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Friday, April 12, 2024

The evolution of male-dominated sports

Opportunities in male-dominated sports continue to expand — but there is a lot more work to be done

By KATHERIN RAYGOZA – sports@theaggie.org 

The ability to drive gender equality can lead to defying gender stereotypes and social norms. As of recently, women have made great strides in male-dominated athletics. They are allowed to referee professional male sports even in other countries, they are getting interviewed for general manager positions for the National Football League (NFL) and are progressively reaching higher positions.

On Jan.18, Rwandan referee Salima Mukansanga became the first woman referee to officiate an Africa Cup of Nations game for men in the game between Zimbabwe and Guinea. This was a monumental step, one that inspired and even had some members of Rwanda’s Kigali women’s soccer team in Rwanda gathered around to watch as Mukansanga made history. 

Being a referee has historically been a male-dominate position, and there has been sexism in regards to a lack of opportunities for female referees. Spectators have negative stereotypes of these referees and there are many other obstacles that create a hostile environment for any woman trying to become a referee.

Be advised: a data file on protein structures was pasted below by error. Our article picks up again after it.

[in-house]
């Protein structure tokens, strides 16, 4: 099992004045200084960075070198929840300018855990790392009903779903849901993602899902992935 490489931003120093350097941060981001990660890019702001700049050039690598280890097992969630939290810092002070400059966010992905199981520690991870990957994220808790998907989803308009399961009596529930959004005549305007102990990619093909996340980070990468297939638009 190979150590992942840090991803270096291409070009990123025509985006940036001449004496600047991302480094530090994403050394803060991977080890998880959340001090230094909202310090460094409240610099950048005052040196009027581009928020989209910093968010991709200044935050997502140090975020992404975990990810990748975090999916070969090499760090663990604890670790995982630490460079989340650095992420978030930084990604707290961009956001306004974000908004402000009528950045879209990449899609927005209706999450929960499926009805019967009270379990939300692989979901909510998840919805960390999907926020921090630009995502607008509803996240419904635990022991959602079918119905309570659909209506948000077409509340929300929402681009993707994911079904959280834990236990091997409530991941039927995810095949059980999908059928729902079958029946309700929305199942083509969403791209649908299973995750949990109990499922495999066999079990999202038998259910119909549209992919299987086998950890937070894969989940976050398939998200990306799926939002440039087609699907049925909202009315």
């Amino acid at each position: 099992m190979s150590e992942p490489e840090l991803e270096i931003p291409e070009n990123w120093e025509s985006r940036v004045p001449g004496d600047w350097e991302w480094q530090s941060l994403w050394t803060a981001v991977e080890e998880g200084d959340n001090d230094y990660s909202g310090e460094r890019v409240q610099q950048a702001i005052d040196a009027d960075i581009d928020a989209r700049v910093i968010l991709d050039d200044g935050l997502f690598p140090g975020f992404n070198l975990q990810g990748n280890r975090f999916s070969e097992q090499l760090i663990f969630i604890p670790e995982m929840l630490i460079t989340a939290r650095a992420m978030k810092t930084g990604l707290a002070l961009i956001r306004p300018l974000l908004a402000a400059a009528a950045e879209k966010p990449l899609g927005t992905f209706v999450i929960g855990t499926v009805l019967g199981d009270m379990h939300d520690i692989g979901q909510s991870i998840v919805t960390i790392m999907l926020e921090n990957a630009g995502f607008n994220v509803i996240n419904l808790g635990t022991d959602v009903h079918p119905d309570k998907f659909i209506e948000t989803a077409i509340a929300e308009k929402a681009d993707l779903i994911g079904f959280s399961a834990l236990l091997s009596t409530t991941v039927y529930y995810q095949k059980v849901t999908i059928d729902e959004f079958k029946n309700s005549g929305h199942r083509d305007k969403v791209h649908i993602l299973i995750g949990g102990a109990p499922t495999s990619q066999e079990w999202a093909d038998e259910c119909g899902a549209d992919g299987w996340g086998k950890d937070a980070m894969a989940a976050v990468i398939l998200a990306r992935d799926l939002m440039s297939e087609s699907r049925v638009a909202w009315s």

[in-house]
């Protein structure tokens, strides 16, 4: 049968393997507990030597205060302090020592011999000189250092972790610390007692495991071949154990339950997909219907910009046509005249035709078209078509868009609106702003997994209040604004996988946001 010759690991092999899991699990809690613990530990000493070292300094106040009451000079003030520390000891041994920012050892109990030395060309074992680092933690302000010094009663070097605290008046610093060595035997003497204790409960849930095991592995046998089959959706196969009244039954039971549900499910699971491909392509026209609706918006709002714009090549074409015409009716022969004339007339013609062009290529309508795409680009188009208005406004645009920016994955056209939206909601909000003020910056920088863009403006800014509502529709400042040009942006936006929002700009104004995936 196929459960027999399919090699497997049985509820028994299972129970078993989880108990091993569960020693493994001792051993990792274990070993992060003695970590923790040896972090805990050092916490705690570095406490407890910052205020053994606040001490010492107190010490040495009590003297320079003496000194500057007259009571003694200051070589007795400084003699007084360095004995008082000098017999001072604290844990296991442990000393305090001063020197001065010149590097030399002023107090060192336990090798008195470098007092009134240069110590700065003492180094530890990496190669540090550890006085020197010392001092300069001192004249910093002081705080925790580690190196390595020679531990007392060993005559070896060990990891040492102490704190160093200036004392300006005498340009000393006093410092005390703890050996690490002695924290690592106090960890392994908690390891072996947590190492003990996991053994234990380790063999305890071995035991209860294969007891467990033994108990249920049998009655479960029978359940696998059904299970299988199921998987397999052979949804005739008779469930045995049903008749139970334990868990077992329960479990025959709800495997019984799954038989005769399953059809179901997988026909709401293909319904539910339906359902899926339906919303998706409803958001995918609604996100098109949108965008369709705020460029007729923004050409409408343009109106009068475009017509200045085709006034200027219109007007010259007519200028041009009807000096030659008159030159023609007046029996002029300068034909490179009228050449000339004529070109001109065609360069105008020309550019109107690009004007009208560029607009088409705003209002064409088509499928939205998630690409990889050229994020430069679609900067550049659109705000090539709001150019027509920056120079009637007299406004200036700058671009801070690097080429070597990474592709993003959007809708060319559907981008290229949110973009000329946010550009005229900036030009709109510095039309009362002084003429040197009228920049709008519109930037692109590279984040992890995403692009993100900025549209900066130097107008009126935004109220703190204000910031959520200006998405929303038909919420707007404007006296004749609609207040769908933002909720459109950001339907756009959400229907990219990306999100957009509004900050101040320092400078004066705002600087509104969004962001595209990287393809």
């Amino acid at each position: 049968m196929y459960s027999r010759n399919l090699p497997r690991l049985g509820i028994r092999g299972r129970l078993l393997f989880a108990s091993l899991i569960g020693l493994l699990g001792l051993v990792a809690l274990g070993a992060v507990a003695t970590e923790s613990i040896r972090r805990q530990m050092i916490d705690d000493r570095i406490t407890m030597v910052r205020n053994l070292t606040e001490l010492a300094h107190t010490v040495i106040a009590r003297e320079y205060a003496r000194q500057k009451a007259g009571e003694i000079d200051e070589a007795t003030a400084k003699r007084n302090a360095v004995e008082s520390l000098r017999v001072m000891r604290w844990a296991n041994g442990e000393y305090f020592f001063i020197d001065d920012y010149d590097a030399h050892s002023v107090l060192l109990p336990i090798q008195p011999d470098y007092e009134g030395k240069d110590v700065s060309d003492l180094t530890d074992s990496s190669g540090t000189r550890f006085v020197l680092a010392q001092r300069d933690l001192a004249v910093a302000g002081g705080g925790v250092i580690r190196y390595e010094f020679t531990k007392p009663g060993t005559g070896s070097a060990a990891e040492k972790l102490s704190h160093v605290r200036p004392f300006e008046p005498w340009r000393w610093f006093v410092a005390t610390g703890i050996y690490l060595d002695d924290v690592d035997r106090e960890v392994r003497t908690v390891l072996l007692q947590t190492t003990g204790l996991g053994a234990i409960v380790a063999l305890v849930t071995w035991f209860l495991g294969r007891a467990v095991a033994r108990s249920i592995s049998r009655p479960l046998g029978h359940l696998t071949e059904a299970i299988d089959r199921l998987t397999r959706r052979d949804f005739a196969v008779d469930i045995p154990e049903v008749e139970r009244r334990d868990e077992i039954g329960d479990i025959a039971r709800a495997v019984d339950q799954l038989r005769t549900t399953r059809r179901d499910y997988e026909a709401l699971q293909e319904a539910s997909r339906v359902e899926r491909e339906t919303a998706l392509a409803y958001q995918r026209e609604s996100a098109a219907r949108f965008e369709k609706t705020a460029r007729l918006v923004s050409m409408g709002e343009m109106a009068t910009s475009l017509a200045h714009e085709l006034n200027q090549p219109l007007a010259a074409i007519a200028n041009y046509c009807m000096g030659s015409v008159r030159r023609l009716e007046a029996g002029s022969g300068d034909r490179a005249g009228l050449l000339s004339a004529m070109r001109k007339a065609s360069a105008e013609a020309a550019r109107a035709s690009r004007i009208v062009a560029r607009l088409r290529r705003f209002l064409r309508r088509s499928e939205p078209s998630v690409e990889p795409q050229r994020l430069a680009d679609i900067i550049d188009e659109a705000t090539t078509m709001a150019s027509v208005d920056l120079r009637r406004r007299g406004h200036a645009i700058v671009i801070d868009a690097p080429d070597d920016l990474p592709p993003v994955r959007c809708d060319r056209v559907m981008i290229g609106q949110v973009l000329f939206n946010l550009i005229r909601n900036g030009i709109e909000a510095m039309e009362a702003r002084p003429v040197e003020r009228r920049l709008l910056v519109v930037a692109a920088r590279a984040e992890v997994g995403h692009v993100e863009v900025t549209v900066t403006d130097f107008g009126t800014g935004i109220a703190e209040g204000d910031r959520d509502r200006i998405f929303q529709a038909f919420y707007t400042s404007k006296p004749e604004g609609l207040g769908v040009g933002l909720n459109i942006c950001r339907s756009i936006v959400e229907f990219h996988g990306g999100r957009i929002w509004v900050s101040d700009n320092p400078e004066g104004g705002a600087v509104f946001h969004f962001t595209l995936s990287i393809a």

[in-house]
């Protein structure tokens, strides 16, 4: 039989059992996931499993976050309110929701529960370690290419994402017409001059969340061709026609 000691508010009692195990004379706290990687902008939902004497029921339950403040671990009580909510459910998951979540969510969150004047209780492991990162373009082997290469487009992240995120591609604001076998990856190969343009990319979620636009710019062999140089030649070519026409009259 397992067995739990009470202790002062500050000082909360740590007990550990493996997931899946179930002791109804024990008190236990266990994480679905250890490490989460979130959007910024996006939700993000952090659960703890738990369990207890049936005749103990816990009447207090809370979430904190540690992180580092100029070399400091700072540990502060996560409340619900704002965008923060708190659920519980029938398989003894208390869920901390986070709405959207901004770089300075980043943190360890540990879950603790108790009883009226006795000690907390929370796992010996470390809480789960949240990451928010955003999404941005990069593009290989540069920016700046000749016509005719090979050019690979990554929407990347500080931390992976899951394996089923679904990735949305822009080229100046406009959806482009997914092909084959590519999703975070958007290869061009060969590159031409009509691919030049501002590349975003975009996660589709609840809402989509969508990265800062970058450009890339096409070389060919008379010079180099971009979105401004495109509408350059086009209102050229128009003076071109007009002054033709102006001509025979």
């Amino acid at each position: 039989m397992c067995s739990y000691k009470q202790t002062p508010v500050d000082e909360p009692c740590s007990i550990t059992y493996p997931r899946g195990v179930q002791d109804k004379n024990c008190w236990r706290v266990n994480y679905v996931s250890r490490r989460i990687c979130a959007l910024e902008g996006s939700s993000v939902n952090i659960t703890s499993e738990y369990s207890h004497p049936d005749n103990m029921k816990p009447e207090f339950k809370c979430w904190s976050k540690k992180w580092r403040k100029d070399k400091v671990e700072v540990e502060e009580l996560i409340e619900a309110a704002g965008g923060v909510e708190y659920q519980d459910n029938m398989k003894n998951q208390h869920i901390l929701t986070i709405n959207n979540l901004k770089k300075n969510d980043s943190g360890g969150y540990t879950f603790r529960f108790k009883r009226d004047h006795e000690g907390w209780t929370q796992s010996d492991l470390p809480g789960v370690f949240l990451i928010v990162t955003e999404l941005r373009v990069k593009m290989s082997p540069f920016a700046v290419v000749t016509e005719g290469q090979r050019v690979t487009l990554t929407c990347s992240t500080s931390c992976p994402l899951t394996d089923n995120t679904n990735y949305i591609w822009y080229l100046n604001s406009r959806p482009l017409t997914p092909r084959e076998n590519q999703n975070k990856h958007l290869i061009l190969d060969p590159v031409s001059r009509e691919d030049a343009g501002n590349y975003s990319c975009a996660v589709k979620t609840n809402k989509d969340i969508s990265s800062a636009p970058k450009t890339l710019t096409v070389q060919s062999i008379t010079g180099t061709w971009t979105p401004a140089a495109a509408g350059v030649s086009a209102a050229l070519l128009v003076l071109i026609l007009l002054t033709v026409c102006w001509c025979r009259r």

Mukansanga has also officiated at the Olympics, Women’s World Cup, Africa Women Cup of Nations and the CAF Women’s Champions League. She is more than qualified for this position and her latest achievement of becoming a referee in one of Africa’s most prestigious soccer tournaments is a milestone for women refereeing globally.

“It’s a privilege. It’s a pleasure to me, to the rest of African women referees,” Mukansanga said at a press conference by the Confederation of African Football (CAF). “It’s [an] opportunity to open the door and to show that all African [women] are capable. They can reach that stage.”

More transgender referees are becoming prevalent in men’s sports as well. Sapir Berman, 26, in 2021, became the first transgender referee to officiate a men’s soccer match in Israel. Many of the fans that attended supported Berman.

“Finally, I decided to come out, to show [the world] who I am,” Berman said to the New York Daily News. “First for myself, for my own well-being, but also for my loved ones, so they wouldn’t see me suffering.” 

Before Berman, in 2018, Lucy Clark became the first ever transgender referee in all of profesional soccer history. She faced some verbal abuse from fans and other sport authorities and although she described some as intimidating, those instances have been minimal.

“There’s been the off time that people have got my gender wrong and things like that, but I can understand that and I’m not someone who will be precocious about it as no-one has done it maliciously,” Clark said. “But once the game is on, there have been no issues from any of the fans, managers or players apart from the normal stuff that you get as a referee which I’ve had for the last 20 years.”

Given the environment that both Berman and Clark have been in, these are noteworthy achievements that are important to recognize as other countries might begin to do the same thing.